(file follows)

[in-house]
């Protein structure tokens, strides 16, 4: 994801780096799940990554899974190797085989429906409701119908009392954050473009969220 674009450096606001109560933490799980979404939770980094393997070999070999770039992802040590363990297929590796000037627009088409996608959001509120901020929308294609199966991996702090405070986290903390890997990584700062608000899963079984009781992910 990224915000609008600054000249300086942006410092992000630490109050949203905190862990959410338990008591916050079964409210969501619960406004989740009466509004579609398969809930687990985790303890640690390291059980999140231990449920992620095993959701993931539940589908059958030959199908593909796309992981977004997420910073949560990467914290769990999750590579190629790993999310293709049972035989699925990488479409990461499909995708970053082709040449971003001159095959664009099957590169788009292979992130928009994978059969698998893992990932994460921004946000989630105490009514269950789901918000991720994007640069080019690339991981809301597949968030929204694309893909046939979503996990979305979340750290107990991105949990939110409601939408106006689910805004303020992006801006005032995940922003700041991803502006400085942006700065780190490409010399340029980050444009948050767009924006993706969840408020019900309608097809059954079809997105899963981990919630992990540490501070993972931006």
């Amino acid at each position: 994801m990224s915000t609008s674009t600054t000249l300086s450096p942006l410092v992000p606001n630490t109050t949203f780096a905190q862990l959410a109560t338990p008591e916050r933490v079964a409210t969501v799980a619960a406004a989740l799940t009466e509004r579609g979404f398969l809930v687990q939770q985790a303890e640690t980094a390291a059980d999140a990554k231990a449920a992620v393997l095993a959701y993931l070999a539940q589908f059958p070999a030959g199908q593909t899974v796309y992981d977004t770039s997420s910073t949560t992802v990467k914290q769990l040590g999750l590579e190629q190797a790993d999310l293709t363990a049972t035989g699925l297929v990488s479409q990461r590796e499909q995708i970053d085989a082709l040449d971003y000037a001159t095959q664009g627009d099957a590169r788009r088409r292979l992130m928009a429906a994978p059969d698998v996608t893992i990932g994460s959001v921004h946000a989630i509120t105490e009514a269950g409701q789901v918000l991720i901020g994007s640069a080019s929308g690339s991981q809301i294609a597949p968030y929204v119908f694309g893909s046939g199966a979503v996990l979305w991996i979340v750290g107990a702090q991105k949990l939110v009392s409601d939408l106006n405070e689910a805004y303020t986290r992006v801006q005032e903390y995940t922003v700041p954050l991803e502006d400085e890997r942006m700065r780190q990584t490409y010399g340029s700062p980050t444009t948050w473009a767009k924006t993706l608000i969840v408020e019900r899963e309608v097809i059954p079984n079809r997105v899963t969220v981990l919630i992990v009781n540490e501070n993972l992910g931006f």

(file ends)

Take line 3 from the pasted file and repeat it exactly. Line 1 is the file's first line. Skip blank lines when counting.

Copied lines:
């Amino acid at each position: 994801m990224s915000t609008s674009t600054t000249l300086s450096p942006l410092v992000p606001n630490t109050t949203f780096a905190q862990l959410a109560t338990p008591e916050r933490v079964a409210t969501v799980a619960a406004a989740l799940t009466e509004r579609g979404f398969l809930v687990q939770q985790a303890e640690t980094a390291a059980d999140a990554k231990a449920a992620v393997l095993a959701y993931l070999a539940q589908f059958p070999a030959g199908q593909t899974v796309y992981d977004t770039s997420s910073t949560t992802v990467k914290q769990l040590g999750l590579e190629q190797a790993d999310l293709t363990a049972t035989g699925l297929v990488s479409q990461r590796e499909q995708i970053d085989a082709l040449d971003y000037a001159t095959q664009g627009d099957a590169r788009r088409r292979l992130m928009a429906a994978p059969d698998v996608t893992i990932g994460s959001v921004h946000a989630i509120t105490e009514a269950g409701q789901v918000l991720i901020g994007s640069a080019s929308g690339s991981q809301i294609a597949p968030y929204v119908f694309g893909s046939g199966a979503v996990l979305w991996i979340v750290g107990a702090q991105k949990l939110v009392s409601d939408l106006n405070e689910a805004y303020t986290r992006v801006q005032e903390y995940t922003v700041p954050l991803e502006d400085e890997r942006m700065r780190q990584t490409y010399g340029s700062p980050t444009t948050w473009a767009k924006t993706l608000i969840v408020e019900r899963e309608v097809i059954p079984n079809r997105v899963t969220v981990l919630i992990v009781n540490e501070n993972l992910g931006f």